As companies grapple with what’s next, you still need to work on improving your current operations. To start, you’ll need an operational and capability assessment — and you need to know how to do them remotely.
Almost two months ago, most companies had never considered becoming virtual or giving their employees complete remote capabilities.
For two of our clients, in fact, the journey to remote had to be quick. One had four days — from Tuesday to Friday — to become a virtual organization due to statewide ordinances, while the other had only a matter of hours after discovering one of its employees had COVID-19. Many of you likely experienced similar shifts.
By now, most companies have worked remote for some time and are beginning to settle into a new rhythm. In that time, you’ve likely noticed a few processes you need to optimize for virtual work. And whether you’re working remote or an essential worker who remains on-site, everyone feels the need for processes to run as smoothly as possible.
In both cases, your organization needs to continue improving its operational efficiency by performing operational and capability assessments and implementing the resulting improvement opportunities with minimal or no in-person contact.
There are numerous advantages to conducting operational assessments in person. However, you can’t wait around until it’s okay to be in the office again to make crucial changes to your organization’s operations.
As with any remote capability, you’ll have to choose the best tools for your team and get acquainted with these tools before you can dive into implementation.
Pick Your Tools
There are two critical spots where you’ll need to choose the right tools for your process mapping. One is the types of tools you’ll need for collaboration, while the other is choosing from the many options to document your process.
From a process mapping perspective, it is important to determine what type of process map is the most appropriate. While most people are used to the typical swimlane process diagrams, these are often overkill in assessments, especially when capturing current state process details.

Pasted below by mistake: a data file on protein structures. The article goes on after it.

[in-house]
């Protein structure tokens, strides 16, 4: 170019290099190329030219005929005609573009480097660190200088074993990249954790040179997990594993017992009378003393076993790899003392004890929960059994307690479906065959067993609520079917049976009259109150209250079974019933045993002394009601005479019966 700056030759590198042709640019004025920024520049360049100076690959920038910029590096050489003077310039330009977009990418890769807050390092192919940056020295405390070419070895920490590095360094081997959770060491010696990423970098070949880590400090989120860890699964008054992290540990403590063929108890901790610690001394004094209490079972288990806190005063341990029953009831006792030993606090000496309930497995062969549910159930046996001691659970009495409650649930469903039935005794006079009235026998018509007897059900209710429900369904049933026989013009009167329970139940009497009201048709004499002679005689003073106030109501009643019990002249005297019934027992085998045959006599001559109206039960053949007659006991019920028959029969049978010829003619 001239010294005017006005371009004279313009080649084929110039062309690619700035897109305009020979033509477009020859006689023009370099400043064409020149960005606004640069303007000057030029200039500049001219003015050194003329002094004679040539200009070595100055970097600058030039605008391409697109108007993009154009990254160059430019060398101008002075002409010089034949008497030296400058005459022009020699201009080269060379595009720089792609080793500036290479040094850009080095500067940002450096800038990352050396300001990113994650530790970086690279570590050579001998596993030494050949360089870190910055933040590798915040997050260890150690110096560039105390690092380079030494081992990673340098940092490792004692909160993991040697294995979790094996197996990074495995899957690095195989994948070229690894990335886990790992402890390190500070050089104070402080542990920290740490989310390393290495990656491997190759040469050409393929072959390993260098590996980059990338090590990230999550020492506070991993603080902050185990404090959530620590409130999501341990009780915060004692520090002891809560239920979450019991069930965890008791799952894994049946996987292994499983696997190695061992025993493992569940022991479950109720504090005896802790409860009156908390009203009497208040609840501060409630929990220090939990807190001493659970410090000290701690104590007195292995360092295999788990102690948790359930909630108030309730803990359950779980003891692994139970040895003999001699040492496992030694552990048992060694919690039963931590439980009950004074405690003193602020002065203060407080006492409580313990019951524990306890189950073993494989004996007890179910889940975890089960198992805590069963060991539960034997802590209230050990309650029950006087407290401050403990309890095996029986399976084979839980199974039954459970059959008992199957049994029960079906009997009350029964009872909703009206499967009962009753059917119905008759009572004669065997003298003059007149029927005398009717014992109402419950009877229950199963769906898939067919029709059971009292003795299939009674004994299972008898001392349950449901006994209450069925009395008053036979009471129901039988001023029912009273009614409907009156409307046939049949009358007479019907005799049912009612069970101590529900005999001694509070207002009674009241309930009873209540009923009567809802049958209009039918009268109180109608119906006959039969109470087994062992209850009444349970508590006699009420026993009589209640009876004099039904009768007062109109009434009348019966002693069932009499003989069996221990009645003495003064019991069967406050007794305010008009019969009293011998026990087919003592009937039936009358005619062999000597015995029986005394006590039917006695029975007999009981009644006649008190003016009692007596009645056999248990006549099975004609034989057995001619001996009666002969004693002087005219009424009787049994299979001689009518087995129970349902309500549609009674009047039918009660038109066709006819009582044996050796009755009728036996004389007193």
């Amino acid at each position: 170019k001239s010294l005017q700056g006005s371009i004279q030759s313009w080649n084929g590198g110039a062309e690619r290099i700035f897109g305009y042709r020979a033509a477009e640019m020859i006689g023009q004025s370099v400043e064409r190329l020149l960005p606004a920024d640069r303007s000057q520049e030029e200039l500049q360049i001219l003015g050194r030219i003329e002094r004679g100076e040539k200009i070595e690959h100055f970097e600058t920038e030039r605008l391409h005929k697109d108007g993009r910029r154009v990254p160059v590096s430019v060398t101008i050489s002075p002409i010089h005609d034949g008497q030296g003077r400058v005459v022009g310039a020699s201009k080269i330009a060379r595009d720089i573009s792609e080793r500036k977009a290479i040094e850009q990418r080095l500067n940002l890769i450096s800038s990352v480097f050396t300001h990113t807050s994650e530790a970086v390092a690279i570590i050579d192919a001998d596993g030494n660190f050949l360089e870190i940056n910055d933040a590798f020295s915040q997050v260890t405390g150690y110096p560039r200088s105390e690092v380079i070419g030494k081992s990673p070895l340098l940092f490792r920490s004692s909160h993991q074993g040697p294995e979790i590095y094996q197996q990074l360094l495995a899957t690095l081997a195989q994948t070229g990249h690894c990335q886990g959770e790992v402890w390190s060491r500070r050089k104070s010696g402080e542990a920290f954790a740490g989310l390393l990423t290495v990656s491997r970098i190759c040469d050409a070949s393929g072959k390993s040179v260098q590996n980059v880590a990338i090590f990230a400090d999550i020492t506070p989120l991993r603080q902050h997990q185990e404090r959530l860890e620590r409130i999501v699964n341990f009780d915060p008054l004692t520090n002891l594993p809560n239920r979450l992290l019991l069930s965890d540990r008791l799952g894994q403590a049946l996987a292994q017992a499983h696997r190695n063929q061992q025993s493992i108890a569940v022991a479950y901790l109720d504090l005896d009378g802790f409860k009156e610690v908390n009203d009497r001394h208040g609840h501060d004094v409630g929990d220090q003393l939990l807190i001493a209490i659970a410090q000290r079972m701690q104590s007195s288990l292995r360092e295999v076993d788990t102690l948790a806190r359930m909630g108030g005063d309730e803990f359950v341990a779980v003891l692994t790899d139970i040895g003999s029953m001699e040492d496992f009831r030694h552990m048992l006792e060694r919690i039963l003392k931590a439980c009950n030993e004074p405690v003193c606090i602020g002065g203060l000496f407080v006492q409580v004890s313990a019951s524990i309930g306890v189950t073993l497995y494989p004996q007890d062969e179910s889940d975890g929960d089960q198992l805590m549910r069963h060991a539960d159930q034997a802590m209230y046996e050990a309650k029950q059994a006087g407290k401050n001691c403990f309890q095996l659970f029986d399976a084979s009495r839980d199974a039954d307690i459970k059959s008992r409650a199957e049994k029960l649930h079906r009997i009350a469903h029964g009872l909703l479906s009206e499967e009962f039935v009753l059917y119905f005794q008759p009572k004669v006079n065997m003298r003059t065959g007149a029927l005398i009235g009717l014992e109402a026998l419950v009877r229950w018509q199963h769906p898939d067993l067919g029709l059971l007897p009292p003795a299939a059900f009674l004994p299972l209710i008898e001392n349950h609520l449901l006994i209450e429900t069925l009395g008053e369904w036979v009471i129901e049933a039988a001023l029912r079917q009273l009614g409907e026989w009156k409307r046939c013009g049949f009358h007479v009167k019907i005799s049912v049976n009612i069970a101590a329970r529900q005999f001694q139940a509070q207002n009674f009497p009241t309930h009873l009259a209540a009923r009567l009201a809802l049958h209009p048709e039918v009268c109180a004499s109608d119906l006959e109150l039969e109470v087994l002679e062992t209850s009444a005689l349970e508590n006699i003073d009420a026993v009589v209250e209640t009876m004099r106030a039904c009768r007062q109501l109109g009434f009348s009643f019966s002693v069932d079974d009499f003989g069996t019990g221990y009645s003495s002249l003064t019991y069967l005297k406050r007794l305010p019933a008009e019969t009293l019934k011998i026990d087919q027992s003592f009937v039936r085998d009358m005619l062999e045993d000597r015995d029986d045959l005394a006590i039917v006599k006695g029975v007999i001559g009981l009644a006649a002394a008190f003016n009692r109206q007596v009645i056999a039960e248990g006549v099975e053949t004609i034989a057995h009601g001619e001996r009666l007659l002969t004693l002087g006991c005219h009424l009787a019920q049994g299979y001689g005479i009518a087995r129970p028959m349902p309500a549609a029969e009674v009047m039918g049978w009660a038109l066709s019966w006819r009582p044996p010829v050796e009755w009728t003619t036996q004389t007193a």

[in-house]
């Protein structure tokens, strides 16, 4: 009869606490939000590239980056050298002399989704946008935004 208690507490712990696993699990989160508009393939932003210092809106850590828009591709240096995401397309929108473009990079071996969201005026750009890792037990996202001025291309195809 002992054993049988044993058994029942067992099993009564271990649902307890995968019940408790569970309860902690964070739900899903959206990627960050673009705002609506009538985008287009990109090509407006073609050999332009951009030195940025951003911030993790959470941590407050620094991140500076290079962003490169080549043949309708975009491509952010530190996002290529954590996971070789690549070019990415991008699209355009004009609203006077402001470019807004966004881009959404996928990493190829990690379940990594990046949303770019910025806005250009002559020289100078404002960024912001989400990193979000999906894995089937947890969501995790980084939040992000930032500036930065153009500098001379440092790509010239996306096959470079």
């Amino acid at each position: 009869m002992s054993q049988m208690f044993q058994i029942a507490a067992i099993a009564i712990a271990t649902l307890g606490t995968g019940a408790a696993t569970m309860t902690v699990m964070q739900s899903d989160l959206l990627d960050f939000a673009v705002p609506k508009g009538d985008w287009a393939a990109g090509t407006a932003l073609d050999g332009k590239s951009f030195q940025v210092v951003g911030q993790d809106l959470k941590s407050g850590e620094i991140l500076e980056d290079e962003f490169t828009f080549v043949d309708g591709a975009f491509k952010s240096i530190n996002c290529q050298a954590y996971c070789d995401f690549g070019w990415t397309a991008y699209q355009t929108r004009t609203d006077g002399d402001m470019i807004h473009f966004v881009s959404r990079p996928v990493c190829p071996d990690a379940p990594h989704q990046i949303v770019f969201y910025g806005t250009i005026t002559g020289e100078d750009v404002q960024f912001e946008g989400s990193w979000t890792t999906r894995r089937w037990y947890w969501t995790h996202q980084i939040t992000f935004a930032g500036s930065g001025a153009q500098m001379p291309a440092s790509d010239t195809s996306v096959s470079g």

A popular alternative to swimlane process diagrams is a SIPOC. This tool allows you to gain a high-level understanding of the suppliers, inputs, process steps, outputs, and customers (SIPOC) involved in a particular process while not requiring an extensive step-by-step mapping effort.
While you might ultimately decide to dive deeper in certain areas, starting with a SIPOC will allow you to get an initial understanding of where your pain points and opportunities exist to focus your more detailed efforts (and save the associated times).
What you decide your needs are from a process mapping perspective will then help you determine the second type of tool you need to consider – how you’re going to collaborate.
For collaboration, you need one or multiple tools that not only allow you to chat and edit documents in real-time but also allow you to conduct virtual meetings and presentations you can record.
We generally use Microsoft Teams because it has these capabilities, but companies often choose hybrid options across multiple tools. Whatever you decide to use must be able to collect and organize existing documentation appropriately while allowing you to share these across all project team members.
When you’re ready to create your map, you can whiteboard by either using today’s “high-tech” tools or “old-school” options.
“High-tech” tools include Visio, Microsoft Whiteboard, and Blueworks Live, among many others. Building your process map real-time can present its challenges (your audience doesn’t want to spend half their time watching you struggle to learn a new tool). So when using one of these options, please keep in mind it will require some getting used to, and you should practice in advance.
“Old-school” whiteboarding options could mean using an actual whiteboard (if you have one) or taking advantage of sticky notes on a blank wall. Then, you can leverage the camera on your laptop to project to the rest of the project team.
If you want to keep one of these more traditional methods, be prepared to creatively maneuver your laptop to ensure everyone has a full view of the materials you’re developing (and don’t be surprised when family or pets occasionally enter the picture).